Where the immediate opportunity for aggrandizement is limited by American power, these states are increasingly attracted to weapons proliferation and flirtations with international terrorist organizations. What under normal circumstances the United States might simply ignore--and often has ignored, even in the recent past-looms as a greater problem for America, its allies, and the international system. While coalitions of convenience among rogue states and terrorists may have been limited in the past and may carry inherent dangers for leaders of the rogue states themselves, the difficulty of resisting the Pax Americana is likely to mean that cooperation will increase in the future. Indeed, as the Bush Doctrine is further realized in Afghanistan and Iraq, cooperation could become

desperation.

 

Similar concerns add urgency to the "war on terrorism," which is, in truth, not a global war on all terrorist organizations--so far, the FARC in Colombia and the Irish Republican Army seemed to have escaped much attention from the Bush administration-but principally upon "Islamism," that violent political movement antipathetic to modernity and to the West, and especially to their expression through American power. The motivating core of this movement appears to be more "Arab" than "pan-Islamic," and often stems from the Saudi-funded spread of Wahhabism. It is like communism in that it is, in some measure, an ideologically motivated international political movement, though it relies upon the means of military weakness--terrorism--where the Soviet Union deployed great tank armies and nuclear arsenals.

 

Any comprehensive U.S. "threat assessment" would conclude that the normal constraints of international politics--counterbalancing powers--no longer immediately inhibit the exercise of American might. At the same time, proliferation of weapons of mass destruction promises to upset the "normal" rules of power among nation-states, devaluing the conventional military strength (and other kinds of power, as well) amassed by the United States. This undercuts the general peace won by the victory in the cold war and would complicate any future great-power competition or challenge to the American-led international order. Small "rogue" states and violent, but nevertheless weak, international movements like Islamic radicalism are coming to have a disproportionate "weight" in global security calculations. Moreover Islamism represents a kind of ideological threat to the Western political principles that made the end of the cold war against the Soviet Union also seem like the end of history.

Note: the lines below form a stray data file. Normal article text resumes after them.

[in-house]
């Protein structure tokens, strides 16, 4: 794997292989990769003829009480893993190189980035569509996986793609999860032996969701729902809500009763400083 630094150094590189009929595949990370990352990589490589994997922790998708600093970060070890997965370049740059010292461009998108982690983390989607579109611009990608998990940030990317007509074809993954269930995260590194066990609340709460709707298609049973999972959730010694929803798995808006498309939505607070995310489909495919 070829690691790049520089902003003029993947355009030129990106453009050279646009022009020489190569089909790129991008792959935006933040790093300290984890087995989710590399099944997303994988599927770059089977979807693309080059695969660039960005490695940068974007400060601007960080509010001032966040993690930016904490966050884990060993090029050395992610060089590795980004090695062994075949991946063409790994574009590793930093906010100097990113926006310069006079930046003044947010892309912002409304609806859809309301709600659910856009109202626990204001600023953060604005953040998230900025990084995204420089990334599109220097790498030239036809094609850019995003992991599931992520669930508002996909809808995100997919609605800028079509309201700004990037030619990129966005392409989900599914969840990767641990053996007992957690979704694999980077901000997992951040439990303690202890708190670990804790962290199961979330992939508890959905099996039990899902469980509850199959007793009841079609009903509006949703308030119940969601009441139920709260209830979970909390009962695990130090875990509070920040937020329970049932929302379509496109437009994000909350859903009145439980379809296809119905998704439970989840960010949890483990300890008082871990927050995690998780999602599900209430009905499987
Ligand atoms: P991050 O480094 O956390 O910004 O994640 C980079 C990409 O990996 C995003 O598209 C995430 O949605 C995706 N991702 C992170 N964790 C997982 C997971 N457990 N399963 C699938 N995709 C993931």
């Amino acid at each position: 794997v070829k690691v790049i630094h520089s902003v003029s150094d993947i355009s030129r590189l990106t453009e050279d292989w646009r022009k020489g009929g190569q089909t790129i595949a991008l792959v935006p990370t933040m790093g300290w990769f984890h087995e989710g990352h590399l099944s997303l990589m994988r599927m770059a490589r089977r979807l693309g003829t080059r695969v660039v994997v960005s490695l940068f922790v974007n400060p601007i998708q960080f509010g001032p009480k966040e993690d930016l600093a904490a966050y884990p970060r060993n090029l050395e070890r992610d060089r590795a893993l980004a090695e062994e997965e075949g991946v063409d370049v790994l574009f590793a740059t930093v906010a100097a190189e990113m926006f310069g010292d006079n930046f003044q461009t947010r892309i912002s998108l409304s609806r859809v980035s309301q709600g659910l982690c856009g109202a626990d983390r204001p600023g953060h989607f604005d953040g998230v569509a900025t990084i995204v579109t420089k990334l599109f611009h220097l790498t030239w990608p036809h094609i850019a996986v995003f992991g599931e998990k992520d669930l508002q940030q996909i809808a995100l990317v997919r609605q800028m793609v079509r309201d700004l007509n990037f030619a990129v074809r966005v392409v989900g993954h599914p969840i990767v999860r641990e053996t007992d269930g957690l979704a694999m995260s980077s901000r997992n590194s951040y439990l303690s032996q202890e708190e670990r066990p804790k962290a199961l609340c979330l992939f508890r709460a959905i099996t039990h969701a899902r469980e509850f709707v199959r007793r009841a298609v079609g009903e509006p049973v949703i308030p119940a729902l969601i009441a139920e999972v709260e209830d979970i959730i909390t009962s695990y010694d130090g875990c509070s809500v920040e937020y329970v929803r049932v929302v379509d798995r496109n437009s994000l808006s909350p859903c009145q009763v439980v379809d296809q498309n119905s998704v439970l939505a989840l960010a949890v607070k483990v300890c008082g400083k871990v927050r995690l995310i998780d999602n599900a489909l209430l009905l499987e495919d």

A third reality that argues for assertive U.S. power is that the opportunities to extend a "balance of power that favors freedom"--or, more precisely, a preponderance of American power that favors freedom--outlined in the Bush Doctrine are genuine. The collapse of the Soviet Union is clearly making for a Europe "whole and free." Democratic practices are taking firmer root in cultures previously thought to be inhospitable, particularly in Asia, where Lee Kwan Yew's assertion of an authoritarian streak in "Confucian culture" looks increasingly suspect; Taiwan has spawned an almost raucous multiparty system and seen a peaceful transfer of power within it. In such a context, the Bush Doctrine's promise to liberalize the Islamic world--especially as it remains itself politically fractured--cannot be lightly dismissed, even if it may take many years to fulfill.

 

The opportunities to expand the Pax Americana also rest upon one of the few solid truths of social science: Democracies rarely war on other democracies. One of the reasons it is so hard to imagine the European Union becoming a genuine competitor to the United States is that there are no serious, direct transatlantic geopolitical disputes. Differences in the Middle East, for example, have no immediate relationship to the power balance between Europe and America--nothing today is analogous to the previous colonial competition. Nor is it easy to imagine a similar future struggle with Japan, Korea, India, or any Asian democracy. Those regions of the world that have, often because of the result of defeats in past wars, been brought into the American system do not require continued, heavy military occupation or imperial government. Pax Americana enjoys a "strategic rear" that is remarkably peaceful, prosperous, and free. What were once feuding great powers have more or less permanently, and apparently quite happily, ceded their security interests to American management.